When the first scuzzy demos appeared on myspace back in 2008 it was difficult to imagine that three years later Dum Dum Girls would have morphed into such a strong force, such a complete finished article. Last year's debut, 'I Will Be', was comprised of sunny, sugar-coated, noise-pop nuggets. It was a lot of fun, but maybe slightly throwaway – you couldn't envisage many people discussing its merits twenty years down the line. For the follow up Dum Dum Girls actual sound hasn't changed drastically, you can trace the lineage by a quick glance at their collaborators and influences thus far: 60s pop writer/producer Richard Gottehrer, the man behind The Angles and The Strangeloves who went on to man the desk for Blondie and The Raveonettes amongst many others; Yeah Yeah Yeahs guitarist Nick Zinner; Crocodiles' Brandon Welchez who also provided guitar; The Raveonettes Sune Rose Wagner who shares production duties here; the band's name is inspired by a Vaselines album and an Iggy Pop song. Those names are shining examples in the tradition of unpolished gems, punk attitude with pop sensibilities. It's also a trick that's been attempted countless times. How exactly do Dum Dum Girls craft any kind of legacy for themselves and add their name to that illustrious list?
'Only In Dreams' succeeds in taking Dum Dum Girls to another level without the need for compromise. Here they sound more mature and more passionate, as if they've graduated from high school and been slapped clean in the face by the big, bad life that awaited. Instrumentally much of the album remains a sugar-rush, 'Bedroom Eyes', 'Wasted Away', 'Always Looking' and 'Just A Creep' employ surf guitars and JAMC effects pedals to stunning effect. Combined with bubblegum melodies and occasional handclaps these are comparable to some of the finest singles by Blondie or The Raveonettes. Dee Dee's voice also seems to have matured, sounding richer and more emotive; 'Heartbeat' and 'In My Head' channel Chrissy Hynde's warm, powerful tones.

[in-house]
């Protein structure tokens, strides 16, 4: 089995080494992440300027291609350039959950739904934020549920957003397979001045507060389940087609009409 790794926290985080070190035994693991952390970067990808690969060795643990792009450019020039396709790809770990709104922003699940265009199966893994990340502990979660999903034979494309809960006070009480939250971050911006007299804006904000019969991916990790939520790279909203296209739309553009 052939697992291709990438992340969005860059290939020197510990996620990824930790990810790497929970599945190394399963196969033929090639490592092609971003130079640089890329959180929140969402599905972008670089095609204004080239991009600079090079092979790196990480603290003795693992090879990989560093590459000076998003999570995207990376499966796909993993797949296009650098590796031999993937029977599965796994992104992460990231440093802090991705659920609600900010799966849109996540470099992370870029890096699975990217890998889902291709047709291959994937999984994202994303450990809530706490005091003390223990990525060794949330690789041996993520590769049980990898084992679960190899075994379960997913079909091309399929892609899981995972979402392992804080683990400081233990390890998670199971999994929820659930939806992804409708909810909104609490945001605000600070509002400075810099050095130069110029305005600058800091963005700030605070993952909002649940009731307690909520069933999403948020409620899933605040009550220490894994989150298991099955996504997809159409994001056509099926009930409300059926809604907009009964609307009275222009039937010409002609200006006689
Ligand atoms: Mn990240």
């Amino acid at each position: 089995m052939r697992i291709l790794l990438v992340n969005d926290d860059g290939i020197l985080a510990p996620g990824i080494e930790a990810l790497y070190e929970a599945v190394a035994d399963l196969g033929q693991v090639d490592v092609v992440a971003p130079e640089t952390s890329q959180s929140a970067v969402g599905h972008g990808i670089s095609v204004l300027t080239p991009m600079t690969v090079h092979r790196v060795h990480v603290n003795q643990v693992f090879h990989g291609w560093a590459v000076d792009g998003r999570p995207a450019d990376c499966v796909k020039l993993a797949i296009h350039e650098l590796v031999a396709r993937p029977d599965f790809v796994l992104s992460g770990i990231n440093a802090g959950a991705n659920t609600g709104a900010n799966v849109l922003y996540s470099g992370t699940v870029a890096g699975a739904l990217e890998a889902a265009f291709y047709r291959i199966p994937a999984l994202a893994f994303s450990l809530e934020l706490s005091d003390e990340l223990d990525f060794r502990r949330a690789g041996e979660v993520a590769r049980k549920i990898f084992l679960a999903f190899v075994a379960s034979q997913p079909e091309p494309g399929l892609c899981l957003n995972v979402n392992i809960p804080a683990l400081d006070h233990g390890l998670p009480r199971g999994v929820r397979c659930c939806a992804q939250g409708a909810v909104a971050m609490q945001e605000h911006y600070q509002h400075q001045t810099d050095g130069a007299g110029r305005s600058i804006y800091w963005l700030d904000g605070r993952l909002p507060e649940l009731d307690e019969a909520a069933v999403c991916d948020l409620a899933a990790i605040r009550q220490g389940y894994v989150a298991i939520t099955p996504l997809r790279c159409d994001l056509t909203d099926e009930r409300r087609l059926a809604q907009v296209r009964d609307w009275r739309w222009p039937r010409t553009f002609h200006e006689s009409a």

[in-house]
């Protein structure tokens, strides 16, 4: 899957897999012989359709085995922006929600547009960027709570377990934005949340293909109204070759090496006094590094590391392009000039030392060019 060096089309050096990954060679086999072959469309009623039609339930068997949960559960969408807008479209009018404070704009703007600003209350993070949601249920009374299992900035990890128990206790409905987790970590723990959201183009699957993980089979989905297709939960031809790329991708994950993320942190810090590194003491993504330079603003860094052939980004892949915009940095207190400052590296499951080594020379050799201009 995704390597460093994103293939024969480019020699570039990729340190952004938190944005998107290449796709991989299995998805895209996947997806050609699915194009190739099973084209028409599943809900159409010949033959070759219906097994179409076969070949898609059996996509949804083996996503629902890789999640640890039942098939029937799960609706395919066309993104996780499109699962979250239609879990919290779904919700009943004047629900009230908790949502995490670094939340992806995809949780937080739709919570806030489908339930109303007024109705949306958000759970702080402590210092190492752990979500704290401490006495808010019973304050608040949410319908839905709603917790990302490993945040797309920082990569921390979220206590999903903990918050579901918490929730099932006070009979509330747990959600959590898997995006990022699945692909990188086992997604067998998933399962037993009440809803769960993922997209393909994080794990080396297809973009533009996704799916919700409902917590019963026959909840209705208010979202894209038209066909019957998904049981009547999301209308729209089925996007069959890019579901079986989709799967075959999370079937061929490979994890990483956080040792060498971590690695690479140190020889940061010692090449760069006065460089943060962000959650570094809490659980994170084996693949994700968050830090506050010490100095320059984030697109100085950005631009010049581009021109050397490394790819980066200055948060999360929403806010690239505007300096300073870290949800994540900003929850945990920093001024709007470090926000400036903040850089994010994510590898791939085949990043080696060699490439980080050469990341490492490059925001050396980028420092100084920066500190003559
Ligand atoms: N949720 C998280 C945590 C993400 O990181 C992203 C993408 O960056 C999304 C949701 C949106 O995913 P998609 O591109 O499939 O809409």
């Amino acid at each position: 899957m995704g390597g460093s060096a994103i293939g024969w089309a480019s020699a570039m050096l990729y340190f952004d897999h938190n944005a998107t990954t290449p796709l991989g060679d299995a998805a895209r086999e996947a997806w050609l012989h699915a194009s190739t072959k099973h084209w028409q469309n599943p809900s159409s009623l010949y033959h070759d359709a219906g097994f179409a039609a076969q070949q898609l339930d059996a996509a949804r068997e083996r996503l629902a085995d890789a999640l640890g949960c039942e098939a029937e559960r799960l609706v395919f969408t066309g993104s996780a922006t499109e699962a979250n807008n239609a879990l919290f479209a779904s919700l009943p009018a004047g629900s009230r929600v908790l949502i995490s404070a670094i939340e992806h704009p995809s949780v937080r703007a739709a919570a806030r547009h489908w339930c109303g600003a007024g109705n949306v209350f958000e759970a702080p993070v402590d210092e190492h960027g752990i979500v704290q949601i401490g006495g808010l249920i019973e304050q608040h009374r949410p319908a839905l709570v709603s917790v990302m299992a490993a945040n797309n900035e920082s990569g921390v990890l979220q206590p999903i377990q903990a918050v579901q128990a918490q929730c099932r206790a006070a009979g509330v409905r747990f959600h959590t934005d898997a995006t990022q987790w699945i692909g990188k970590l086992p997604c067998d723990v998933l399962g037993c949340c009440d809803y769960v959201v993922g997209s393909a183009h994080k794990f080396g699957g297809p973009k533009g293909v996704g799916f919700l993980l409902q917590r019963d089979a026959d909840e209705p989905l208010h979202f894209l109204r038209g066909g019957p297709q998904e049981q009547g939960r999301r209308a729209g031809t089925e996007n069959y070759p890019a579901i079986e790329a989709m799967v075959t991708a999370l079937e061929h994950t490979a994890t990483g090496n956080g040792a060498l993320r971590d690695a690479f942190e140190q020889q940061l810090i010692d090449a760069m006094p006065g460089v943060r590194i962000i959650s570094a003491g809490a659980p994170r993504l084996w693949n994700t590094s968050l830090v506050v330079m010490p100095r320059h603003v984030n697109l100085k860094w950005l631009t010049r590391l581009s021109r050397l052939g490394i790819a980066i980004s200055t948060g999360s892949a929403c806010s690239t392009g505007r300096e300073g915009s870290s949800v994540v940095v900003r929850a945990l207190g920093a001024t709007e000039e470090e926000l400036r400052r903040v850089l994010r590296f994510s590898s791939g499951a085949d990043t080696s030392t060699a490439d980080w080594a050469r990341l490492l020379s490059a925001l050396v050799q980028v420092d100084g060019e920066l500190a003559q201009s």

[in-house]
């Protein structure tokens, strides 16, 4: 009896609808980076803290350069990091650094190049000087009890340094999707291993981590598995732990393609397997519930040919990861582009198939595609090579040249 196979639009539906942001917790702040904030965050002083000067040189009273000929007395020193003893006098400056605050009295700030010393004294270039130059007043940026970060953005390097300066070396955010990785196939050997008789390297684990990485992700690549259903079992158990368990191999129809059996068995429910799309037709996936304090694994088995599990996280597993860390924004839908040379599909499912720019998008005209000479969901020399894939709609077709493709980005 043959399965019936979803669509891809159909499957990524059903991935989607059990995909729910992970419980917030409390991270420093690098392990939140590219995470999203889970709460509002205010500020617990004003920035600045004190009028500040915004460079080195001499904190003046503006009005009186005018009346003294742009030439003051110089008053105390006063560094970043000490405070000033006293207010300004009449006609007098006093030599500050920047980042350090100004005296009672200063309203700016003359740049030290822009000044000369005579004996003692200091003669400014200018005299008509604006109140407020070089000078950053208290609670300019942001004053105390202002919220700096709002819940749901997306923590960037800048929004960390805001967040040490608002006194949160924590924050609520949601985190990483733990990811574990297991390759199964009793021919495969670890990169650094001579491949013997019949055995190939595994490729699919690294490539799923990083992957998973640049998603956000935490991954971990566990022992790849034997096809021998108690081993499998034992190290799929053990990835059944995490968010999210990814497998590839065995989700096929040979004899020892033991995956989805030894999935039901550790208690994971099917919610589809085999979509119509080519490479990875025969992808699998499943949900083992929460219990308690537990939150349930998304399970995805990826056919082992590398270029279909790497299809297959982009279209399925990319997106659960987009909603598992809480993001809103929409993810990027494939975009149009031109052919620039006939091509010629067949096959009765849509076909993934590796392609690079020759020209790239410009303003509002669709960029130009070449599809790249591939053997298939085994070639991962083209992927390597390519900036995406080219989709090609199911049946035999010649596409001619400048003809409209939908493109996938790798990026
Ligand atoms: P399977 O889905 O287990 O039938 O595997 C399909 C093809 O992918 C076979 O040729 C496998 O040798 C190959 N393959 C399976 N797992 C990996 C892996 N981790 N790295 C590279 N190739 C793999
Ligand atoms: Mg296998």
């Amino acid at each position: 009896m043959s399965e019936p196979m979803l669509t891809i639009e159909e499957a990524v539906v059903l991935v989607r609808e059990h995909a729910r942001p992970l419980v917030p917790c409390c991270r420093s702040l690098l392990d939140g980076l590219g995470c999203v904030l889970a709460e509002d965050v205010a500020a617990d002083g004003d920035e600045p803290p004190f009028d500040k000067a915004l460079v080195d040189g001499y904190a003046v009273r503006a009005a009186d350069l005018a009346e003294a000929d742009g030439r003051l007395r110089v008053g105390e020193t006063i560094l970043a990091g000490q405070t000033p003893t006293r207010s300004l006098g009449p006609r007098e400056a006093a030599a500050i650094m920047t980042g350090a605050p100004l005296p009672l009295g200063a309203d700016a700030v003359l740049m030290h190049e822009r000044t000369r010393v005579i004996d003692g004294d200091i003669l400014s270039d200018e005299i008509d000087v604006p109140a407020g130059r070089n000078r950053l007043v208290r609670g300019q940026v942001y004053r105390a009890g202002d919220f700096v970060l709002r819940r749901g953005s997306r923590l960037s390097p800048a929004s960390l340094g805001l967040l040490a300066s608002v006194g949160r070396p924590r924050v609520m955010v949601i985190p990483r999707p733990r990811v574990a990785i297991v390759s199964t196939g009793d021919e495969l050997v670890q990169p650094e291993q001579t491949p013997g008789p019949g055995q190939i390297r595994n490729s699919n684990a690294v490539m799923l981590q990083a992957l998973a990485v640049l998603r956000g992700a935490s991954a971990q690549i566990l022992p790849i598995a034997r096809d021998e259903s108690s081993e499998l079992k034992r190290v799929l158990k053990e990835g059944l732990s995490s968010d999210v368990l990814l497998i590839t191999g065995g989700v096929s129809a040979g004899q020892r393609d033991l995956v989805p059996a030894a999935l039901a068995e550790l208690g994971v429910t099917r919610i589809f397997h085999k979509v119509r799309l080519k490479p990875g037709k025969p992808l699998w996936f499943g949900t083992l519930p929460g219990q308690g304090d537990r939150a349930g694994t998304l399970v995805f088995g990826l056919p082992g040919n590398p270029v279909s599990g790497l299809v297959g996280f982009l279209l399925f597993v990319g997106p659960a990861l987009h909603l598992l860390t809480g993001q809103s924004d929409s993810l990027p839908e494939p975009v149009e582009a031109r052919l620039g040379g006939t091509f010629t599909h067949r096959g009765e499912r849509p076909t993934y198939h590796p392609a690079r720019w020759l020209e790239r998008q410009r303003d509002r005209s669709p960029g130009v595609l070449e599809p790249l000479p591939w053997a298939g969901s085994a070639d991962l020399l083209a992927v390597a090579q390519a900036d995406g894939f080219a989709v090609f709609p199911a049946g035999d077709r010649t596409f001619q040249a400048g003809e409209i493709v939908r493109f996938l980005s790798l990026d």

At the heart of these songs the spectre of loss looms large. The tragic death of Dee Dee's mother is unquestionably a reason why emotions are running so high, never more so than on 'Caught In One'. “This year's been a drag, who knew it'd be so bad...you can tell me time will heal but you don't know the way I feel... all the pain and all the sighs that were up in my mother's eyes”. Clocking in at over six and a half minutes 'Coming Down' is something of an epic by Dum Dum Girls' standards ('I Will Be' only contains two tracks over three minutes) and is heart-wrenchingly touching, recalling Mazzy Star in both sound and beauty. Closer 'Hold Your Hand' sees Dee Dee pleading“can you shut your eyes/shut out the light/death is so bright... you'd do anything to bring her back”. You feel uncomfortable intruding on this level of personal grief.
'Only In Dreams' is far more substantial than the quartet's debut, the life experiences conveying a new depth lyrically and ensuring that the album works on more than one level; there are classic, galloping pop songs which you'll be hearing at many an indie-disco, and also an intricacy and an intensity for those that want music with more scope. Dum Dum Girls have come a long way in the past three years and have now produced timeless record, one hopes that not only will we still be talking about them in twenty years but that they'll still be active and on this form. An album of the year contender.